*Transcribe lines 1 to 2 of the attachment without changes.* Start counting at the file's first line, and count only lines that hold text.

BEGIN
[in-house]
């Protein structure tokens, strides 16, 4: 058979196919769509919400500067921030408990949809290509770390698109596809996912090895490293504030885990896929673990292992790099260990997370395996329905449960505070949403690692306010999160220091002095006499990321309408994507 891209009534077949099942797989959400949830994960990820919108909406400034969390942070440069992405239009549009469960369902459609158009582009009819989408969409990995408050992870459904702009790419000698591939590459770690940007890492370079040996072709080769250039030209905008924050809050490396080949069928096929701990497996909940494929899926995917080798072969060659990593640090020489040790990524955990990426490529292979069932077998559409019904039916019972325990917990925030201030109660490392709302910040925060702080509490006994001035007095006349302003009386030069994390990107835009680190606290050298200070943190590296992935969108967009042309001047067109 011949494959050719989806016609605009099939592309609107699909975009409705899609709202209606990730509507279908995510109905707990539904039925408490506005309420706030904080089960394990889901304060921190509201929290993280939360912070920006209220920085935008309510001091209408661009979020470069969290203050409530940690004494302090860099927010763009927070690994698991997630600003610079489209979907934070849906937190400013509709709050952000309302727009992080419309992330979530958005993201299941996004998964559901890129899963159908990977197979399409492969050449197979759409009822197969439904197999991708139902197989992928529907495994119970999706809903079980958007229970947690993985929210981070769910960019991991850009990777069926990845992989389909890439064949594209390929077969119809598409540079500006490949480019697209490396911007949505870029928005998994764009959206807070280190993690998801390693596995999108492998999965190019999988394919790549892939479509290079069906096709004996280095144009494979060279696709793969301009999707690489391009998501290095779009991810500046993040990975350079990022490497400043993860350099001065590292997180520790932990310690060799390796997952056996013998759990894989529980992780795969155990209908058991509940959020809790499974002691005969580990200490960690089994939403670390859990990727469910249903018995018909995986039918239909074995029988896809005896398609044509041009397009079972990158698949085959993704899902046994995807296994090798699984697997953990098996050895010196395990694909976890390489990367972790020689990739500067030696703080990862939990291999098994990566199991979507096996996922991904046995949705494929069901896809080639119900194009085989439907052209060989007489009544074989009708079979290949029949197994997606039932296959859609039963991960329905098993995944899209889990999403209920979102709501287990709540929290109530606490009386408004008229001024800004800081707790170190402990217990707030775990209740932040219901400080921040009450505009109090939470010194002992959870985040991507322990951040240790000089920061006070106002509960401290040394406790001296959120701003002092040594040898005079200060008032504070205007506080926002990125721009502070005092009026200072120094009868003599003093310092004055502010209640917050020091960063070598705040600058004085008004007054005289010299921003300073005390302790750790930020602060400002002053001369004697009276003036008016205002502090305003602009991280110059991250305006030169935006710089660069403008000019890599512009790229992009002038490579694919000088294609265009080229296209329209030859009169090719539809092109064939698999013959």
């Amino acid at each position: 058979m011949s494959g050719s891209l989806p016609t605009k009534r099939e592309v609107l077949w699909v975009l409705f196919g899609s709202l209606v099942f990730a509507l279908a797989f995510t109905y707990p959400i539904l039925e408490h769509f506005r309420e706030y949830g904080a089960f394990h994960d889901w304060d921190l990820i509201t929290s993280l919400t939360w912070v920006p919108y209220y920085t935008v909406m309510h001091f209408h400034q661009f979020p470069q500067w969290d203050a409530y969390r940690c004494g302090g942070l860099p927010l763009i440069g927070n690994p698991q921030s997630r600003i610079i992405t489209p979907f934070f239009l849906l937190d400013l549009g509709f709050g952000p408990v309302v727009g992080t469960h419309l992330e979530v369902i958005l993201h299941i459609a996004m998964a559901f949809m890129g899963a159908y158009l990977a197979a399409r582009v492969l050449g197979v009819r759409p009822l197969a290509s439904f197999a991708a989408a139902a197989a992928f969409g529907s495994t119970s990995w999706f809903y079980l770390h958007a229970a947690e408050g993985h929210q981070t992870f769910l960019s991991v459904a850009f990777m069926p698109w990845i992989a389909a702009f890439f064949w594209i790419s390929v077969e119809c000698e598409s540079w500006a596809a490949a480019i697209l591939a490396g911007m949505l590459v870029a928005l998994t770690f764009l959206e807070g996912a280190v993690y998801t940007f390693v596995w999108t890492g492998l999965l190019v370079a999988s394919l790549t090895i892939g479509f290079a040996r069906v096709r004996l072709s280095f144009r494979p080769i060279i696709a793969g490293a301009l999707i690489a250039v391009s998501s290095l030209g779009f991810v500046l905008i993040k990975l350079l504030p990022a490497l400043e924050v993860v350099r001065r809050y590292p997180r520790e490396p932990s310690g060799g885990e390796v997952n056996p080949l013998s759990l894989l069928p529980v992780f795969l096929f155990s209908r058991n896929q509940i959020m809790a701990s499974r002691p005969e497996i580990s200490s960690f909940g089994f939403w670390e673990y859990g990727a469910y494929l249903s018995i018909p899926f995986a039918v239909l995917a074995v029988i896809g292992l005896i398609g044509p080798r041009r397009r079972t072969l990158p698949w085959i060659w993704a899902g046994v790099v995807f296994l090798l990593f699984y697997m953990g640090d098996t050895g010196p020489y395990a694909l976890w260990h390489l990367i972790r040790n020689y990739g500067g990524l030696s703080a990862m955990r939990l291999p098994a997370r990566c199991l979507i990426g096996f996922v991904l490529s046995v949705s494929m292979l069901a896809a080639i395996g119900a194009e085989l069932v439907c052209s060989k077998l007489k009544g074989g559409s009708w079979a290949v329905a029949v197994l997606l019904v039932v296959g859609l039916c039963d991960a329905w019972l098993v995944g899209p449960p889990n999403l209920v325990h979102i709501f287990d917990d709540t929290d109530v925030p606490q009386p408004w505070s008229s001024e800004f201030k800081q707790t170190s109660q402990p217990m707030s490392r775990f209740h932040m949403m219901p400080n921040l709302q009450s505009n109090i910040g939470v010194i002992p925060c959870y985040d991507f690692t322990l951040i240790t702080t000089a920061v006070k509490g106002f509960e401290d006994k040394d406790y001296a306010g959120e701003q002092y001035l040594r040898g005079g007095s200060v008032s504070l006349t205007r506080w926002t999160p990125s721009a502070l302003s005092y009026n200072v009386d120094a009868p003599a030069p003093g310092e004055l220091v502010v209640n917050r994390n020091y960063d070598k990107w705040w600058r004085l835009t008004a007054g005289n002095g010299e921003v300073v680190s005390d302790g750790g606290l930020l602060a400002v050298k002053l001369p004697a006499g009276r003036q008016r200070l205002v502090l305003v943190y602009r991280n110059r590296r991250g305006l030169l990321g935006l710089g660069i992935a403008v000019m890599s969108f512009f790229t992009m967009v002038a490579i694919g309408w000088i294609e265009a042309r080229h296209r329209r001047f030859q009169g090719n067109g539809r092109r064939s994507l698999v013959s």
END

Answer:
[in-house]
């Protein structure tokens, strides 16, 4: 058979196919769509919400500067921030408990949809290509770390698109596809996912090895490293504030885990896929673990292992790099260990997370395996329905449960505070949403690692306010999160220091002095006499990321309408994507 891209009534077949099942797989959400949830994960990820919108909406400034969390942070440069992405239009549009469960369902459609158009582009009819989408969409990995408050992870459904702009790419000698591939590459770690940007890492370079040996072709080769250039030209905008924050809050490396080949069928096929701990497996909940494929899926995917080798072969060659990593640090020489040790990524955990990426490529292979069932077998559409019904039916019972325990917990925030201030109660490392709302910040925060702080509490006994001035007095006349302003009386030069994390990107835009680190606290050298200070943190590296992935969108967009042309001047067109 011949494959050719989806016609605009099939592309609107699909975009409705899609709202209606990730509507279908995510109905707990539904039925408490506005309420706030904080089960394990889901304060921190509201929290993280939360912070920006209220920085935008309510001091209408661009979020470069969290203050409530940690004494302090860099927010763009927070690994698991997630600003610079489209979907934070849906937190400013509709709050952000309302727009992080419309992330979530958005993201299941996004998964559901890129899963159908990977197979399409492969050449197979759409009822197969439904197999991708139902197989992928529907495994119970999706809903079980958007229970947690993985929210981070769910960019991991850009990777069926990845992989389909890439064949594209390929077969119809598409540079500006490949480019697209490396911007949505870029928005998994764009959206807070280190993690998801390693596995999108492998999965190019999988394919790549892939479509290079069906096709004996280095144009494979060279696709793969301009999707690489391009998501290095779009991810500046993040990975350079990022490497400043993860350099001065590292997180520790932990310690060799390796997952056996013998759990894989529980992780795969155990209908058991509940959020809790499974002691005969580990200490960690089994939403670390859990990727469910249903018995018909995986039918239909074995029988896809005896398609044509041009397009079972990158698949085959993704899902046994995807296994090798699984697997953990098996050895010196395990694909976890390489990367972790020689990739500067030696703080990862939990291999098994990566199991979507096996996922991904046995949705494929069901896809080639119900194009085989439907052209060989007489009544074989009708079979290949029949197994997606039932296959859609039963991960329905098993995944899209889990999403209920979102709501287990709540929290109530606490009386408004008229001024800004800081707790170190402990217990707030775990209740932040219901400080921040009450505009109090939470010194002992959870985040991507322990951040240790000089920061006070106002509960401290040394406790001296959120701003002092040594040898005079200060008032504070205007506080926002990125721009502070005092009026200072120094009868003599003093310092004055502010209640917050020091960063070598705040600058004085008004007054005289010299921003300073005390302790750790930020602060400002002053001369004697009276003036008016205002502090305003602009991280110059991250305006030169935006710089660069403008000019890599512009790229992009002038490579694919000088294609265009080229296209329209030859009169090719539809092109064939698999013959």